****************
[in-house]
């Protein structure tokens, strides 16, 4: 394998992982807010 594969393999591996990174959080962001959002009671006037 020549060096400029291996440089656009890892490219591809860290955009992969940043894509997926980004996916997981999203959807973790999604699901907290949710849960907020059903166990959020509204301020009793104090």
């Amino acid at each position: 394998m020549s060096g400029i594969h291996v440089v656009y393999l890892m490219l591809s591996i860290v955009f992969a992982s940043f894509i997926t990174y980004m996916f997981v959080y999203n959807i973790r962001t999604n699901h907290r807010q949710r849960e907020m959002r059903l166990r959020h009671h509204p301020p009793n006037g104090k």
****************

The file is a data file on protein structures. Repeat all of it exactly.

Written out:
[in-house]
């Protein structure tokens, strides 16, 4: 394998992982807010 594969393999591996990174959080962001959002009671006037 020549060096400029291996440089656009890892490219591809860290955009992969940043894509997926980004996916997981999203959807973790999604699901907290949710849960907020059903166990959020509204301020009793104090």
């Amino acid at each position: 394998m020549s060096g400029i594969h291996v440089v656009y393999l890892m490219l591809s591996i860290v955009f992969a992982s940043f894509i997926t990174y980004m996916f997981v959080y999203n959807i973790r962001t999604n699901h907290r807010q949710r849960e907020m959002r059903l166990r959020h009671h509204p301020p009793n006037g104090k």